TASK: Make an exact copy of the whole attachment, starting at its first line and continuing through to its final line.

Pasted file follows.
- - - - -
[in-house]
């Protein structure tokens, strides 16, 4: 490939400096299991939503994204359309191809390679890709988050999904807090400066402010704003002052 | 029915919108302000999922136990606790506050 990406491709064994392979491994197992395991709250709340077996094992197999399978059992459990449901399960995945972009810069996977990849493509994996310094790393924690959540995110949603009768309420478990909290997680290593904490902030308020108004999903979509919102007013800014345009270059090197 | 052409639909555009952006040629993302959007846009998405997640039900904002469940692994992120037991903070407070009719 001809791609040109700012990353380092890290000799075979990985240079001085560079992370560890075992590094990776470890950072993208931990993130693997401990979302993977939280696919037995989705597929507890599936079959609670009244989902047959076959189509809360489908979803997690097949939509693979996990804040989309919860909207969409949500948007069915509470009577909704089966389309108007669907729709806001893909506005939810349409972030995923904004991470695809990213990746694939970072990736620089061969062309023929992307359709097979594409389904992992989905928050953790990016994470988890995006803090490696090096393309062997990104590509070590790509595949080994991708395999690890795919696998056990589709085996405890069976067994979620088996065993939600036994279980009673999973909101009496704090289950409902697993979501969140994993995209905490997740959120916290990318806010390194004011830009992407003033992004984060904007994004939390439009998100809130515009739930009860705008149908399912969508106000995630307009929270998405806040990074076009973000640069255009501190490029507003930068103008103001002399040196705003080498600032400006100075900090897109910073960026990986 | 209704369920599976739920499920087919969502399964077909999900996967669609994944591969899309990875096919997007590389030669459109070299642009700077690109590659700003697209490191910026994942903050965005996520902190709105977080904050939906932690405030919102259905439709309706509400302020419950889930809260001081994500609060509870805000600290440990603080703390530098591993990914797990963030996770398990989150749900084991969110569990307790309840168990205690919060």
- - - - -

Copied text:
[in-house]
């Protein structure tokens, strides 16, 4: 490939400096299991939503994204359309191809390679890709988050999904807090400066402010704003002052 | 029915919108302000999922136990606790506050 990406491709064994392979491994197992395991709250709340077996094992197999399978059992459990449901399960995945972009810069996977990849493509994996310094790393924690959540995110949603009768309420478990909290997680290593904490902030308020108004999903979509919102007013800014345009270059090197 | 052409639909555009952006040629993302959007846009998405997640039900904002469940692994992120037991903070407070009719 001809791609040109700012990353380092890290000799075979990985240079001085560079992370560890075992590094990776470890950072993208931990993130693997401990979302993977939280696919037995989705597929507890599936079959609670009244989902047959076959189509809360489908979803997690097949939509693979996990804040989309919860909207969409949500948007069915509470009577909704089966389309108007669907729709806001893909506005939810349409972030995923904004991470695809990213990746694939970072990736620089061969062309023929992307359709097979594409389904992992989905928050953790990016994470988890995006803090490696090096393309062997990104590509070590790509595949080994991708395999690890795919696998056990589709085996405890069976067994979620088996065993939600036994279980009673999973909101009496704090289950409902697993979501969140994993995209905490997740959120916290990318806010390194004011830009992407003033992004984060904007994004939390439009998100809130515009739930009860705008149908399912969508106000995630307009929270998405806040990074076009973000640069255009501190490029507003930068103008103001002399040196705003080498600032400006100075900090897109910073960026990986 | 209704369920599976739920499920087919969502399964077909999900996967669609994944591969899309990875096919997007590389030669459109070299642009700077690109590659700003697209490191910026994942903050965005996520902190709105977080904050939906932690405030919102259905439709309706509400302020419950889930809260001081994500609060509870805000600290440990603080703390530098591993990914797990963030996770398990989150749900084991969110569990307790309840168990205690919060």